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French magazine draws anger with Italy earthquake cartoon

Residents reacts among the rubble after a strong earthquake hit Amatrice, Italy, Aug. 24, 2016.

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ROME -- A French satirical weekly’s cartoon depicting victims of last week’s earthquake in Italy under layers of lasagna has angered some in the country.

The Italian news agency ANSA quoted the mayor of Amatrice, the hardest-hit town where more than 230 bodies were found after the Aug. 24 quake, as calling the cartoon “tasteless and embarrassing.”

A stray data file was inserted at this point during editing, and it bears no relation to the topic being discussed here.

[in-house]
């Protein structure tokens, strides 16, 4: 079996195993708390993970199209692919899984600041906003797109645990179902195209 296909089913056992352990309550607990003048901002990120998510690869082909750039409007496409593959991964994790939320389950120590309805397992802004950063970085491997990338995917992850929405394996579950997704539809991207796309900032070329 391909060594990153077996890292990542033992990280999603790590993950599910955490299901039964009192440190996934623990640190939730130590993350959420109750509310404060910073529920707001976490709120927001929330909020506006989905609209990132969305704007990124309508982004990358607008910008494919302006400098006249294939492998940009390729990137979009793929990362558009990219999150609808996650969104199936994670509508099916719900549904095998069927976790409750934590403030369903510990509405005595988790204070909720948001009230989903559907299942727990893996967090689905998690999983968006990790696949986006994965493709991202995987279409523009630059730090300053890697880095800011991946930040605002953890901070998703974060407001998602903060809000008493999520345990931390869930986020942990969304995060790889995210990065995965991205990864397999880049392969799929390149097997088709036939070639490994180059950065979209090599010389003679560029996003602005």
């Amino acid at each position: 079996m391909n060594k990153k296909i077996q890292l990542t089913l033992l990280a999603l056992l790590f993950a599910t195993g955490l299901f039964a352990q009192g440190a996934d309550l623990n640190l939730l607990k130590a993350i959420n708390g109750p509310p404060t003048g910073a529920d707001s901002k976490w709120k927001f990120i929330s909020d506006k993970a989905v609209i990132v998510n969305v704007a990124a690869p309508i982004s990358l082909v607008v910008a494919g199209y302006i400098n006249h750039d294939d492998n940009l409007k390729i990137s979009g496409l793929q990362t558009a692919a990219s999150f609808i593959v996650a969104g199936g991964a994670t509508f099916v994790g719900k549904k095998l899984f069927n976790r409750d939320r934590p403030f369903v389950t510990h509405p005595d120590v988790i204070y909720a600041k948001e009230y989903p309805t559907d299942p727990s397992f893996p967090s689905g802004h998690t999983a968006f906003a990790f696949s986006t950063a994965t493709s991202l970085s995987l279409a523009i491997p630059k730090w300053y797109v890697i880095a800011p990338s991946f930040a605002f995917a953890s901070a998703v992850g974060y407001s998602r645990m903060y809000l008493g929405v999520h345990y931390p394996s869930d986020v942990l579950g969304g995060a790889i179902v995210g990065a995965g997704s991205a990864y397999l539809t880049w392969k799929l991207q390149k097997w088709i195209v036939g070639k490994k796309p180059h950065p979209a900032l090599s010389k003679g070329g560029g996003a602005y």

Mayor Sergio Pirozzi said on Friday while he welcomes irony, it shouldn’t come at the expense of the dead. He added that he is sure the cartoon, published by notoriously irreverent French magazine Charlie Hebdo, doesn’t reflect the true feelings of the French people.

The quake in the central Apennines Mountain region claimed nearly 300 lives, injured hundreds of people and left thousands of residents homeless when several towns and hamlets were devastated.

Charlie Hebdo won huge international support for its vehement free speech stance after its offices were attacked by Islamic extremists in 2015. The two al Qaeda-linked gunmen behind the deadly attack said it was retribution for the magazine’s cartoon depicting the Prophet Muhammed.

Many of the magazine’s editorial staffers were among the 12 people killed in the January 2015 attack.